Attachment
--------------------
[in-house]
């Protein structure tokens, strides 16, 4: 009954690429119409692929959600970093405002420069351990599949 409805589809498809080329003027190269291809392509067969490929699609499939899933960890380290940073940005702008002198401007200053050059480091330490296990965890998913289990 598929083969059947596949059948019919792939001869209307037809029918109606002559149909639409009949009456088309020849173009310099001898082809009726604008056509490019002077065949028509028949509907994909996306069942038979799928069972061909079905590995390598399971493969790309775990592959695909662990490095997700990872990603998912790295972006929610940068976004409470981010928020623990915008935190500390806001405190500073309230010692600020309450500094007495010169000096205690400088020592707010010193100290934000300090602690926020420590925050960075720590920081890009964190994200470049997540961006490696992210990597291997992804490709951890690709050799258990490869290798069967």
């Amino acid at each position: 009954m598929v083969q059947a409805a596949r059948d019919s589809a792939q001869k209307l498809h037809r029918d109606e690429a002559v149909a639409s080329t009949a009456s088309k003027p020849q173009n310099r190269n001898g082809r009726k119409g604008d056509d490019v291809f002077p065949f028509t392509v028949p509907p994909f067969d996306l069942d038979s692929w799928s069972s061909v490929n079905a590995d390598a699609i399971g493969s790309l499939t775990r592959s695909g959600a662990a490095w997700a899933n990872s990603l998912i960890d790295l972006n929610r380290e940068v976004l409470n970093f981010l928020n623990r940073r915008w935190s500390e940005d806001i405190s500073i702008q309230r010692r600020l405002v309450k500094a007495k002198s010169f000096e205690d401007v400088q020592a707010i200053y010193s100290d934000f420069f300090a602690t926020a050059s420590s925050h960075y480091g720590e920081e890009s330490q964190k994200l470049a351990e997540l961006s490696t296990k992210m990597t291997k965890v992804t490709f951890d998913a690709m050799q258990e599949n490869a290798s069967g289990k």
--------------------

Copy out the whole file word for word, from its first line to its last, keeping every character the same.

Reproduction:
[in-house]
């Protein structure tokens, strides 16, 4: 009954690429119409692929959600970093405002420069351990599949 409805589809498809080329003027190269291809392509067969490929699609499939899933960890380290940073940005702008002198401007200053050059480091330490296990965890998913289990 598929083969059947596949059948019919792939001869209307037809029918109606002559149909639409009949009456088309020849173009310099001898082809009726604008056509490019002077065949028509028949509907994909996306069942038979799928069972061909079905590995390598399971493969790309775990592959695909662990490095997700990872990603998912790295972006929610940068976004409470981010928020623990915008935190500390806001405190500073309230010692600020309450500094007495010169000096205690400088020592707010010193100290934000300090602690926020420590925050960075720590920081890009964190994200470049997540961006490696992210990597291997992804490709951890690709050799258990490869290798069967």
């Amino acid at each position: 009954m598929v083969q059947a409805a596949r059948d019919s589809a792939q001869k209307l498809h037809r029918d109606e690429a002559v149909a639409s080329t009949a009456s088309k003027p020849q173009n310099r190269n001898g082809r009726k119409g604008d056509d490019v291809f002077p065949f028509t392509v028949p509907p994909f067969d996306l069942d038979s692929w799928s069972s061909v490929n079905a590995d390598a699609i399971g493969s790309l499939t775990r592959s695909g959600a662990a490095w997700a899933n990872s990603l998912i960890d790295l972006n929610r380290e940068v976004l409470n970093f981010l928020n623990r940073r915008w935190s500390e940005d806001i405190s500073i702008q309230r010692r600020l405002v309450k500094a007495k002198s010169f000096e205690d401007v400088q020592a707010i200053y010193s100290d934000f420069f300090a602690t926020a050059s420590s925050h960075y480091g720590e920081e890009s330490q964190k994200l470049a351990e997540l961006s490696t296990k992210m990597t291997k965890v992804t490709f951890d998913a690709m050799q258990e599949n490869a290798s069967g289990k």